“I’ve been following my own beat this whole time”


Dizzy Fae has come a long way from where she first started out: writing songs in the bathroom of her family home in Minnesota. Now her rising fame is practically unstoppable as she joins the new wave of gen-Z artists who are unapologetically fearless in every aspect of their sound. 

Since gaining recognition from her NO GMO and Free Form mixtapes, Dizzy who is a proud member of the BIPOC queer community, has gone on to share the stage with the likes of Jorja Smith, Kehlani and Lizzo. Oh, and did we mention she’s only 22? 

Originally a classically trained singer, Dizzy is blending R&B, pop, jazz and alternative music all together and amassing millions of streams worldwide. Her newfound confidence is clear in her latest songs, making her mark as the sex-pop artist she identifies as. 

We caught up with Dizzy ahead of the release of her brand new single 360 Baby which dropped today  – a hypnotising and flirty tune that you don’t wanna miss. 

DIVA: Firstly, how would you describe your music for those who haven’t listened yet?

Dizzy Fae: I would simply tell them “you’ve come just in time.” My music is like the beginning of the day and the ending of a night while the in-between is you singing the tune while the song ain’t playing It’s a journey worth being a part of. It sparkles and shines while illuminating depth and longevity – it’s greener on all sides with Dizzy Fae. I would end by telling them: “happy to have you here.”

What advice would you give to any newcomers just starting out in the music industry?

Everything is always the beginning and it’s okay. Yes, you’re doing enough. There’s also no one in this world that’s supposed to be you, except you, so be you. Be you throughout the whole process and every beginning. It feels so worth it.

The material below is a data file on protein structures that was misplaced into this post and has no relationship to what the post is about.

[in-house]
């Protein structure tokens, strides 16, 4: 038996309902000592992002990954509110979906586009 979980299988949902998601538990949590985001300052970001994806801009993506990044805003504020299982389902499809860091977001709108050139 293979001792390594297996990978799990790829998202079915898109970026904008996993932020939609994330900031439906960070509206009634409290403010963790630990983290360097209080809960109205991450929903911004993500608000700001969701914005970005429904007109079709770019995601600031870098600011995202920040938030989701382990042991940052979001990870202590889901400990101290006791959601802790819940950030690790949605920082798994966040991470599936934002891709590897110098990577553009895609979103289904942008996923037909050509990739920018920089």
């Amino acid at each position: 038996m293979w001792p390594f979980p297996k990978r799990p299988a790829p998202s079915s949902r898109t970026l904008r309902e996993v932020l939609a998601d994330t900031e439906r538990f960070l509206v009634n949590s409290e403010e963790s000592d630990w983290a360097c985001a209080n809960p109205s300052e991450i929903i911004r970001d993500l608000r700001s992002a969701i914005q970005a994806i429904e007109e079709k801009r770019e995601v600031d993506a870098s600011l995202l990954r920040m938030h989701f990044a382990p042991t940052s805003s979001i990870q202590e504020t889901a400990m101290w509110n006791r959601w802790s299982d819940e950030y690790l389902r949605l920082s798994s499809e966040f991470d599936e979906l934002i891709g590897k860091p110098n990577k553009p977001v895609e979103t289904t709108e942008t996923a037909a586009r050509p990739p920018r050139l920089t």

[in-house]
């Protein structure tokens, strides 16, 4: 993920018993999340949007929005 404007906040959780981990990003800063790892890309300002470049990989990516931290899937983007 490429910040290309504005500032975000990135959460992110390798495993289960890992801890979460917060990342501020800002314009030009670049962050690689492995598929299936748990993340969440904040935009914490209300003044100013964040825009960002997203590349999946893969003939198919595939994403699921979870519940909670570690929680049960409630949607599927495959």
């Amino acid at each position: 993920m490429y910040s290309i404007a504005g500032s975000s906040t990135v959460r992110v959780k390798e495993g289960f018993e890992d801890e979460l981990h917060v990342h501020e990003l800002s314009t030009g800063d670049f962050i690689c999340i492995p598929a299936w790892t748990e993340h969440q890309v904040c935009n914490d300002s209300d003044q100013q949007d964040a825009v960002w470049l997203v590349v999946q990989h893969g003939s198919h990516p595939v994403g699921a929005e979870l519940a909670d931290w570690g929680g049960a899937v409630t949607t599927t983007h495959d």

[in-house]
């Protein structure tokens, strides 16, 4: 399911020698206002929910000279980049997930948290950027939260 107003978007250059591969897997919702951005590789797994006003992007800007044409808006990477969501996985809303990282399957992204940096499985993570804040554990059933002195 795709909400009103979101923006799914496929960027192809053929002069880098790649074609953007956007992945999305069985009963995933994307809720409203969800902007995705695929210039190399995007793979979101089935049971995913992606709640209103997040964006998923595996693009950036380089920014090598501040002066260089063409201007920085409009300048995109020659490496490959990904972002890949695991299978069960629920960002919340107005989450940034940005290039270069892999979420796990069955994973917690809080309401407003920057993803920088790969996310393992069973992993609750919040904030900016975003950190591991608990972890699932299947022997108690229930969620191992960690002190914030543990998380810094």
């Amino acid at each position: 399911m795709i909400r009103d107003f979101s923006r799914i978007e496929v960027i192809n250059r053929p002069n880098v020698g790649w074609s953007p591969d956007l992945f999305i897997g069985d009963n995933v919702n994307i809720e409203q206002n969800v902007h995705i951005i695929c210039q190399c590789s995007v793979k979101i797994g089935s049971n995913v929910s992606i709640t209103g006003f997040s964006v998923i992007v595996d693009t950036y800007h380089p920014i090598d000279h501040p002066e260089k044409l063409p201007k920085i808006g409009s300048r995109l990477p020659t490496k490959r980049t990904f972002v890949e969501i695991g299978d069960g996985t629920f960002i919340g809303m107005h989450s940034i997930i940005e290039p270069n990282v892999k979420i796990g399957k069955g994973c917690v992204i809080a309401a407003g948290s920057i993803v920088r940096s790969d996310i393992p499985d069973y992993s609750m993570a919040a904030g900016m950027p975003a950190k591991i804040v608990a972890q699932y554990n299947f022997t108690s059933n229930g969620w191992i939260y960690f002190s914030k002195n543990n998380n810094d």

How have you been taking care of yourself in quarantine?

I’ve been really getting to know myself, sort of like meeting a new crush. I’ve been falling in love with myself but deeper than that, it’s more like loving myself the way I know I have to. I’ve been thinking about the layers of the human experience and how to honour the differences between everything I have to coexist with. Like starting with my mental health and being kind and nurturing to myself, while that allows me to create healthy habits that then play a part in my body and its function, which will affect how I treat others and everything outside of the body. With all that in mind, taking care of myself has many revenues but I’ve noticed the common trait is love.

Have you discovered any new talents with all the spare time in quarantine?

I started playing guitar! I’ve noticed I’m more comfortable with picking anything up and making something out of it. I can roll pretty good joints now. I make cool clothes and I have great dragon shirts.

What do you miss most about live performance?

I miss real humans and the intimate experience you get playing while holding eyes. I miss the bass I feel through my feet and sweaty dance floors. I miss the feeling right after you get done performing and go back into the green room to continue your night (if I’m not tired). I miss so many things and I’m honestly just super excited to start rehearsing all the time. 

Who are your queer music icons?

Honestly myself, because queer is such a spectrum that I’ve been following my own beat this whole time. Fluid artists like Prince and Grace Jones have helped me with my outer layer, but they never claimed to be anything which has helped me navigate my own narrative of queer life. I’d also say my queer journey has been iconic. Truly.

Would you say you have a large queer fan base?

I would hope so. I would hope everyone in my fan base is gay and/or a lover. I’m not really paying attention to that though, because I love them and they love me.

Where do you look for representation as a Black queer femme in music?

I look in the mirror and say “Bitch, this is what you got and was given. So what the fuck are about to do with it? With yo fine ass. Ol’ musician ass. I’m proud of you and you matter. Keeping going.”

How has that inspired your music (if you think it has at all)?

It allows myself to take in every message from the mastermind behind all of me and my art. I make things that are really true to me in hopes someone in this world feels me and gets inspired or feels listened to or connected with.

What can we expect from you in 2021?

Nothing but the unexpected.

You can read the rest of our interview with Dizzy Fae in the March issue of DIVA, available to buy 26 February.

Only reading DIVA online? You’re missing out. For more news, reviews and commentary, check out the latest issue. It’s pretty badass, if we do say so ourselves.

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